As the African swine fever (ASF) continues to threaten the livelihood of local hog raisers in the province, some residents here are now shifting to other livestock production to survive the pandemic.
In Piddig town, several residents are now engaged in cattle production as they dispose of their fattening pigs before they get infected.
In support to the backyard raisers, the municipal government led by Mayor Eduardo “Eddie” Guillen recently distributed at least 20 cows and 77 carabaos to farmers.
In partnership with government technicians who are experts in artificial insemination, the municipal government is also upgrading the local farmers’ native cows with “Wagyu”, a Japanese cattle breed.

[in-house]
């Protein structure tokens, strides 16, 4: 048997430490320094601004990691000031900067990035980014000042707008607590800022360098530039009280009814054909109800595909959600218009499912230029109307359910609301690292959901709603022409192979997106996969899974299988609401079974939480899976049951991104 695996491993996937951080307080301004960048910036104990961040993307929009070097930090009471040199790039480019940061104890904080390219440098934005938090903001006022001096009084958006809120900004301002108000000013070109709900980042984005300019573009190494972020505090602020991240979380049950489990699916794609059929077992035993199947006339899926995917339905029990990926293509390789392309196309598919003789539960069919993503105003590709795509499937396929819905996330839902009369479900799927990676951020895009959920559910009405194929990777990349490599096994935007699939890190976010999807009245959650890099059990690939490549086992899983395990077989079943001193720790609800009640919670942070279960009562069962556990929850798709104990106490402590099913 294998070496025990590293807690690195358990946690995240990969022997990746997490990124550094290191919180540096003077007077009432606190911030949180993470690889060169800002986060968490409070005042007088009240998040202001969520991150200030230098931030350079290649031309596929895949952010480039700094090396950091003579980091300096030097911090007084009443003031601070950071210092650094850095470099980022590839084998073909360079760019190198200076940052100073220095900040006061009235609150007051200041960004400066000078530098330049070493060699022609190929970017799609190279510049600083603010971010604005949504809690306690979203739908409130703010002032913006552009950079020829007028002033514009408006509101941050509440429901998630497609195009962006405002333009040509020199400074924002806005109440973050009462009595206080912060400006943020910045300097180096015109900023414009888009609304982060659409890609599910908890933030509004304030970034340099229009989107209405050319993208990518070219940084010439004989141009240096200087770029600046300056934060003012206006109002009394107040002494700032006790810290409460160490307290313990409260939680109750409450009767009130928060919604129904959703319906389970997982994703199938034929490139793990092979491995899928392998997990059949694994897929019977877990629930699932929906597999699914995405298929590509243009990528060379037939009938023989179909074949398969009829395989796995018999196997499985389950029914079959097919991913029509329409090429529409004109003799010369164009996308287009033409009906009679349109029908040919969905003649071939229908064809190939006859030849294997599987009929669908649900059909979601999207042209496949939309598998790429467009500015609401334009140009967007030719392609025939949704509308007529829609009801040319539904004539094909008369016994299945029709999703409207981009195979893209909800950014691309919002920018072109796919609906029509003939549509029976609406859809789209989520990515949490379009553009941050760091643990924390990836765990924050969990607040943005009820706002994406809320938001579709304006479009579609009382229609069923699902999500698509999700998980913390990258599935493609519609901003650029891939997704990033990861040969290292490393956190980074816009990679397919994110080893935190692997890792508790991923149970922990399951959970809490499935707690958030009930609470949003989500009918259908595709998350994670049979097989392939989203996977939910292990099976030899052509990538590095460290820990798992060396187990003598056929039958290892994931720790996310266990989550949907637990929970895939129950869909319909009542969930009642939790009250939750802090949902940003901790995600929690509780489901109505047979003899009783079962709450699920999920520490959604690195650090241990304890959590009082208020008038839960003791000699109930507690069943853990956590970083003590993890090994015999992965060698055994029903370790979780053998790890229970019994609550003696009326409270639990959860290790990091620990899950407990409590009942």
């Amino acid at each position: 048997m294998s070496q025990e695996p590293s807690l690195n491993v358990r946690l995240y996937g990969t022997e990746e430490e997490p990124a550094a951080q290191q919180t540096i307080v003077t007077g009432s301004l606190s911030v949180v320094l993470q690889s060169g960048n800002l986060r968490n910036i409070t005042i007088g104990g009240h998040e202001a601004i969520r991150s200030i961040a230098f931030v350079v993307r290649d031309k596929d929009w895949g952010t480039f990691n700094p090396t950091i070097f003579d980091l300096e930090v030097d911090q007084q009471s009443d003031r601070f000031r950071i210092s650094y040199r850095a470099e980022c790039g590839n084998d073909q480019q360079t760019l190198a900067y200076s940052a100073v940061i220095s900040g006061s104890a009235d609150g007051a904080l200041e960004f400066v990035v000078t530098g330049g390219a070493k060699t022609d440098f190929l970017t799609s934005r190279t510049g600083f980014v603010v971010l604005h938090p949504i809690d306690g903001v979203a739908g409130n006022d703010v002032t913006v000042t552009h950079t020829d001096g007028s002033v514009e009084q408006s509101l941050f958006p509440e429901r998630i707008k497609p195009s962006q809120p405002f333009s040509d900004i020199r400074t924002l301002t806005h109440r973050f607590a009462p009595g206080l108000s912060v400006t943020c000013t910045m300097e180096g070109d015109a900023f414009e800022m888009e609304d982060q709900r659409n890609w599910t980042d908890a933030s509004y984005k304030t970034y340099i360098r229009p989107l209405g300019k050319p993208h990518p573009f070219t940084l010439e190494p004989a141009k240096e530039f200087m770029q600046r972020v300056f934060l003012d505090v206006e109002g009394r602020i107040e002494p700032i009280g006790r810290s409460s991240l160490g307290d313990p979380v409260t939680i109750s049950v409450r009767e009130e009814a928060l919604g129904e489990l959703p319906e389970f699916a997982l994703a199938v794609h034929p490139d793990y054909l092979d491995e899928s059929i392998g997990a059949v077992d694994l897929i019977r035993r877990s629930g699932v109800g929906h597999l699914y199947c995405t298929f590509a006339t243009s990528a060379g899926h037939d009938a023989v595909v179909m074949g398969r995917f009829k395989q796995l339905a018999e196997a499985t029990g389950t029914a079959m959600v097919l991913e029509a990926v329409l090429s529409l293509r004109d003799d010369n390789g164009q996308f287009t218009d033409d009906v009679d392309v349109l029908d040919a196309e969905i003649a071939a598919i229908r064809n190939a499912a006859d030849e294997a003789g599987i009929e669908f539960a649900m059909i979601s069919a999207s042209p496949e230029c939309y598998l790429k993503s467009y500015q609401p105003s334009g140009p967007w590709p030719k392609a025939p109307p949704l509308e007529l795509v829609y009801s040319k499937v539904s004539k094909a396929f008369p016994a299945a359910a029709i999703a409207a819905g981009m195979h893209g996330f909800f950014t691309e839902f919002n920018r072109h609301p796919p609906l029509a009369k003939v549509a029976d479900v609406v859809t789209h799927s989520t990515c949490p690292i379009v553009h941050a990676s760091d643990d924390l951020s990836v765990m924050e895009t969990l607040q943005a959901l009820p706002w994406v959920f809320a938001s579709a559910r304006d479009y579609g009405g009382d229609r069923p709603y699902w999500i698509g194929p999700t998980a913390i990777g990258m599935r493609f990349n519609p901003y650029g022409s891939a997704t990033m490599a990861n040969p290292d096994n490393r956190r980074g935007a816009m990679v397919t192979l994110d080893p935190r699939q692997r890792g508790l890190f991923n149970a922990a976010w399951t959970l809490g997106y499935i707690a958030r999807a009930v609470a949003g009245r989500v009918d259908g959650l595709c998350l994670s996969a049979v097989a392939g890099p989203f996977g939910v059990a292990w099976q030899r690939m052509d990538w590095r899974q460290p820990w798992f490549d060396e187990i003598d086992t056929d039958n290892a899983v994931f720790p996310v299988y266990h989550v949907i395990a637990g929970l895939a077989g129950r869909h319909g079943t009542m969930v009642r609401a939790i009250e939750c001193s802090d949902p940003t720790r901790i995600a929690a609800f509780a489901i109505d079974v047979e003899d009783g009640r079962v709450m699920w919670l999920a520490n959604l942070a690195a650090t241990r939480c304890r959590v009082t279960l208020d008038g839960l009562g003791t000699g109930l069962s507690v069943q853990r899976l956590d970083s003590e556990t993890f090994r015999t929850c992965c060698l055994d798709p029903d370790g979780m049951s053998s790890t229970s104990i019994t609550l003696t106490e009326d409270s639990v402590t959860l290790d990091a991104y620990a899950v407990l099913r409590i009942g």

According to Guillen, they plan to produce around 2,000 Wagyu cows annually. Wagyu cows cost from PHP30,000 to PHP50,000 each.
“This is another convergence project between the Piddig government, the Department of Agriculture, the Bureau of Animal Industry, and the Department of Environment and Natural Resources,” he said in an interview Tuesday.
In anticipation of the entry of ASF in the area and avoid mass culling of pigs, Guillen said the municipality has allocated PHP900,000 from its calamity fund for the purchase of pigs of small hog raisers in the area.
“What we did was like hitting two birds with one stone”, said Guillen as pork meat was added to the relief packs that they distribute to every household in these trying times.
Aside from pork meat, each household also received rice and grocery items courtesy of the municipal and barangay units.
Presently, ASF has already been detected in Dingras, Marcos, Solsona, Vintar, Carasi, Nueva Era, Banna, Laoag and San Nicolas while local authorities are closely monitoring its buffer zones or its nearby municipalities. (PNA)